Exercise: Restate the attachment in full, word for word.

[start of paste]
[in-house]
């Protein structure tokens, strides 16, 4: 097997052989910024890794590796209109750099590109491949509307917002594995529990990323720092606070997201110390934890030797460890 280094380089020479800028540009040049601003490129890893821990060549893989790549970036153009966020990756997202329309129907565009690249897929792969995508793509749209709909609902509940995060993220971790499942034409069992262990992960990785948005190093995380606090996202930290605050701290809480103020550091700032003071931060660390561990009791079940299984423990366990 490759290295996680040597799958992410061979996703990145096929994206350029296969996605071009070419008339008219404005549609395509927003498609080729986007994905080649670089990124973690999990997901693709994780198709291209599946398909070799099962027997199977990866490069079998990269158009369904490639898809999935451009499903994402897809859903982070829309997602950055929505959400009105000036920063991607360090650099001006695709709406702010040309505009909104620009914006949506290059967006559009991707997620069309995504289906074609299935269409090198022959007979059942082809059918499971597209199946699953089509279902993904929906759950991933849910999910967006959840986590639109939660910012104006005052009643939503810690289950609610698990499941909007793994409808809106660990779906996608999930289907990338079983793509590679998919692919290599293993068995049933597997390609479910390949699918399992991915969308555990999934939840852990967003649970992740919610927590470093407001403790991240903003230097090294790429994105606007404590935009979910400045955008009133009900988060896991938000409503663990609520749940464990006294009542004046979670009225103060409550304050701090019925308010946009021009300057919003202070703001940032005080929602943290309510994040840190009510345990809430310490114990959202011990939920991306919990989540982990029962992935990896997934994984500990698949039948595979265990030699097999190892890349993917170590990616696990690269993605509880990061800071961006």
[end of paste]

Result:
[in-house]
């Protein structure tokens, strides 16, 4: 097997052989910024890794590796209109750099590109491949509307917002594995529990990323720092606070997201110390934890030797460890 280094380089020479800028540009040049601003490129890893821990060549893989790549970036153009966020990756997202329309129907565009690249897929792969995508793509749209709909609902509940995060993220971790499942034409069992262990992960990785948005190093995380606090996202930290605050701290809480103020550091700032003071931060660390561990009791079940299984423990366990 490759290295996680040597799958992410061979996703990145096929994206350029296969996605071009070419008339008219404005549609395509927003498609080729986007994905080649670089990124973690999990997901693709994780198709291209599946398909070799099962027997199977990866490069079998990269158009369904490639898809999935451009499903994402897809859903982070829309997602950055929505959400009105000036920063991607360090650099001006695709709406702010040309505009909104620009914006949506290059967006559009991707997620069309995504289906074609299935269409090198022959007979059942082809059918499971597209199946699953089509279902993904929906759950991933849910999910967006959840986590639109939660910012104006005052009643939503810690289950609610698990499941909007793994409808809106660990779906996608999930289907990338079983793509590679998919692919290599293993068995049933597997390609479910390949699918399992991915969308555990999934939840852990967003649970992740919610927590470093407001403790991240903003230097090294790429994105606007404590935009979910400045955008009133009900988060896991938000409503663990609520749940464990006294009542004046979670009225103060409550304050701090019925308010946009021009300057919003202070703001940032005080929602943290309510994040840190009510345990809430310490114990959202011990939920991306919990989540982990029962992935990896997934994984500990698949039948595979265990030699097999190892890349993917170590990616696990690269993605509880990061800071961006």